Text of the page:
The Karmic Trap

All thoughts originate in the silent field of Infinite Possibilities, rising like bubbles from the bottom of a lake to burst on the surface of your conscious awareness. Initially, every thought is profound and insightful, reflecting your true essence. However, as they rise through the mind, they must pass through all your layers of karma, your stored memories and desires. This distorts the purity of the thoughts, resulting in them manifesting as the illusory world in which we live. Once in a while, a thought manages to slip through the “karmic minefield” unscathed and this is when you can experience a moment of insight and inspiration.

Knowing the Difference

How do you know if a thought is important and insightful? Whether it was a thought during meditation or one that came during the day’s activity, ask your heart or Higher Self for guidance. Ask if this is your soul or your ego telling you what to do and listen to your body’s signals of comfort or discomfort. Ask yourself, “Does this choice serve my growth and allow me to serve those around me?”

The first impulse from the heart is the true insight. The second impulse is from the mind and is usually clouded by doubts, concerns, habits, and fears. This doesn’t mean we shouldn’t consider our choices rationally, but always remember that first impulse when making the final choice.

The thoughts and experiences you have in meditation are a reflection of what’s going on in your life. You could say that every thought you have in meditation is profound in its own way because it gives you the experience you need at that time. Meditation is a tool to help you enrich your life; the experiences you have during the process shouldn’t be seen as the goal. If you want to judge the value of your meditation, look at the changes and growth in your life.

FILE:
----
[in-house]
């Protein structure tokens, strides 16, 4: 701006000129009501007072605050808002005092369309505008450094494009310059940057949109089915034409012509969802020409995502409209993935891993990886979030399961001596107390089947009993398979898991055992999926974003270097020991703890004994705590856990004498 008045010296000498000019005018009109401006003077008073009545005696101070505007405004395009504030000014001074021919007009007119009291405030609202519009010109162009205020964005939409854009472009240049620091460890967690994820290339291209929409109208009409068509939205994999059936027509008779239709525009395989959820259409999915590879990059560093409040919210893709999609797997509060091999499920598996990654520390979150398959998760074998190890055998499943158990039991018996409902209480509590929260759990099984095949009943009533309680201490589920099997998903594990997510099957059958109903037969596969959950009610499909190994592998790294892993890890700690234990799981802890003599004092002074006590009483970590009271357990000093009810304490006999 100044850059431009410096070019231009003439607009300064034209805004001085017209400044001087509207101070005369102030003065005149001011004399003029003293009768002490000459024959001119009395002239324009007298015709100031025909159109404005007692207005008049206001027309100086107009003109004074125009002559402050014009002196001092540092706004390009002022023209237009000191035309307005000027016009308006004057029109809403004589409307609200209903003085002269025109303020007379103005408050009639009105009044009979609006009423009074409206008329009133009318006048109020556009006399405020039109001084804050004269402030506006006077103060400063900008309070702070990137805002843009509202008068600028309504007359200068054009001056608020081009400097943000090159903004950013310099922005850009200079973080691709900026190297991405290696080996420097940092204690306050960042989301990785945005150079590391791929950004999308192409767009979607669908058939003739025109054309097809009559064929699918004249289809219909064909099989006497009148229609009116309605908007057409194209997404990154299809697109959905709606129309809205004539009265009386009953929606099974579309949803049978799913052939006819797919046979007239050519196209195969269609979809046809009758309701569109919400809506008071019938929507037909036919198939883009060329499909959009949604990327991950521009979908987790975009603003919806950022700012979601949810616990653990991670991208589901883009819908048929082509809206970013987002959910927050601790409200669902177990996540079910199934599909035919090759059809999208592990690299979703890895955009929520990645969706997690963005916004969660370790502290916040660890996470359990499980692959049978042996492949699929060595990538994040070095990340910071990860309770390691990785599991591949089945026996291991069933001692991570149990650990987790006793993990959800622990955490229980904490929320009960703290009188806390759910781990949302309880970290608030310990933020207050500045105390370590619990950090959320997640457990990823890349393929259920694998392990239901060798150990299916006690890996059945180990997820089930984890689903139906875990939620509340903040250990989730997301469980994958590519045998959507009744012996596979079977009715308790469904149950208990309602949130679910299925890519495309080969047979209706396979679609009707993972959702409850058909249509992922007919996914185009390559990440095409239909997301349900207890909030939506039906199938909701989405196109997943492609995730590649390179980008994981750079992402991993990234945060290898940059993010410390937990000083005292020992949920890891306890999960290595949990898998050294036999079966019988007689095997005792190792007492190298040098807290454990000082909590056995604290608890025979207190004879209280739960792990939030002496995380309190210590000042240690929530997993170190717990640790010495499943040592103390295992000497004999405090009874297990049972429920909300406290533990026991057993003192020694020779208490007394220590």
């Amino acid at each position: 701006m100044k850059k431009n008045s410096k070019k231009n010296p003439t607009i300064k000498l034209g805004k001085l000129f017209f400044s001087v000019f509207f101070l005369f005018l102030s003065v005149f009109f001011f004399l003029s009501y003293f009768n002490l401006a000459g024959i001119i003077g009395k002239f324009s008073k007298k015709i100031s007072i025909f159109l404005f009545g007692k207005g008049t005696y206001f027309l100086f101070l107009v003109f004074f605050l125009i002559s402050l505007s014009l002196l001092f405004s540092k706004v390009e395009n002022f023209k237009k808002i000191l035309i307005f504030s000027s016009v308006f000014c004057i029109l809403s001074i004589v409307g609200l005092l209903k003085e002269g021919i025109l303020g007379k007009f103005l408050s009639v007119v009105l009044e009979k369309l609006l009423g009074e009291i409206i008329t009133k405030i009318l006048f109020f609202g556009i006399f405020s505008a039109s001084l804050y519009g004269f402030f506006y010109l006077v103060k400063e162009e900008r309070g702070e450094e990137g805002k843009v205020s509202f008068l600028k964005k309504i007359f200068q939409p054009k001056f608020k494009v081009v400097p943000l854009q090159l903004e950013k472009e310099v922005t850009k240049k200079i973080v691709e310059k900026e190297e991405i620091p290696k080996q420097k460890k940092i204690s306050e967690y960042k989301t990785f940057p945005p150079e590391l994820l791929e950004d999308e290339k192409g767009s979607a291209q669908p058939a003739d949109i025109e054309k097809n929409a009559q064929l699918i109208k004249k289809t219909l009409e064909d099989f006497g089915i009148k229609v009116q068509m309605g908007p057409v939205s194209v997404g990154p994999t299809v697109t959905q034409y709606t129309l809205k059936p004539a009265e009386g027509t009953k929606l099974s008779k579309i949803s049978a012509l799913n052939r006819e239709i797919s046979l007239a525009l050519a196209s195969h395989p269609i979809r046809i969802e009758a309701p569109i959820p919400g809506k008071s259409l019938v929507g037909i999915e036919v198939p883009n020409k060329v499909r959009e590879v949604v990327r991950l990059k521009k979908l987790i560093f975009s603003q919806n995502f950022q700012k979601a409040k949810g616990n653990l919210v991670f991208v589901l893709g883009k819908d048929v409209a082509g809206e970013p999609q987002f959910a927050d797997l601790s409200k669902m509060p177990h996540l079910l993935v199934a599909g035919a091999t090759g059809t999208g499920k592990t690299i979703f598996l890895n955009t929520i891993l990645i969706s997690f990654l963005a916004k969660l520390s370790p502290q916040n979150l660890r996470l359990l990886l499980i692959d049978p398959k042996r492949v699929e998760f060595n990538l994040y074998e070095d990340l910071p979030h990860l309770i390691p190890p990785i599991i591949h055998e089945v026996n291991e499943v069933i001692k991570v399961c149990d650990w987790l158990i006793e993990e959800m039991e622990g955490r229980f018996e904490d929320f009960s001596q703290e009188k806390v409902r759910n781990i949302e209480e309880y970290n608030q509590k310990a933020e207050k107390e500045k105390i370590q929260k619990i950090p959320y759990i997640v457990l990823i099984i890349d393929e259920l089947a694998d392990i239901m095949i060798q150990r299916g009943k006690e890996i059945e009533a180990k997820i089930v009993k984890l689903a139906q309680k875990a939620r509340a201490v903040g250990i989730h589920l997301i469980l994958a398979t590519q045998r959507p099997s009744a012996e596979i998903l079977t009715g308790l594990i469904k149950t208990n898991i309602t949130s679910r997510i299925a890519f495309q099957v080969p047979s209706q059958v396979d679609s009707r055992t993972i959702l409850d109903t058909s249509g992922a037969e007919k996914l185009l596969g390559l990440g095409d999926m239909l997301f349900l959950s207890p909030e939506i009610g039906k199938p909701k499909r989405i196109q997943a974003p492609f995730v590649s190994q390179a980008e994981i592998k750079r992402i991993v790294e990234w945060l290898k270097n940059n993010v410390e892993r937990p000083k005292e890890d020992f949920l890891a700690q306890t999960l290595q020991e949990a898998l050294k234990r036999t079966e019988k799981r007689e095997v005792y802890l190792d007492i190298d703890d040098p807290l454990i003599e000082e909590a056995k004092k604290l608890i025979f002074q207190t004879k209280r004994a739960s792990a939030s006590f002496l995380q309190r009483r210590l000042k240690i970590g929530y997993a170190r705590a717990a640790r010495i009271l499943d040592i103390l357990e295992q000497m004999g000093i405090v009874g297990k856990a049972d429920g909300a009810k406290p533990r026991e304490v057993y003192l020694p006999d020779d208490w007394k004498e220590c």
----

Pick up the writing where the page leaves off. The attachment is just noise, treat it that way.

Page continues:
Enjoy the Gift

The key to life is to let experiences—thoughts, feelings, sensations, and images—whether in or outside of meditation, come and go. Remain the witness to them all, without trying to hold on to or reject anything. Ultimately, all experience is for growth and evolution. Instead of analyzing your experiences, ask yourself, “What new state of Being has resulted from the experience?” This way you will enjoy each and every moment as the gift it is.


Are you ready to release expectations that hold you back? At our Seduction of Spirit event you will be guided to let your soul speak, and embrace your true nature. Click here to learn more.

 

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About the Author

Roger Gabriel (Raghavanand)

Chopra Center Educator
Born in Liverpool, England, Roger Gabriel spent his formative years in the United Kingdom and first learned meditation there in the early 1970s. It instantly became his passion and he soon trained to be a meditation teacher under Maharishi Mahesh Yogi. After moving to the U.S., Roger began studying Ayurveda, the ancient Indian system of health care. In 1985, while helping to establish centers for Ayurveda and meditation, he met and became friends with Deepak Chopra. Since then, Roger has assisted Deepak with numerous training programs, seminars, and workshops; taught thousands of people on all continents to meditate; and helped to train hundreds of people to become teachers of meditation, Ayurveda,...Read more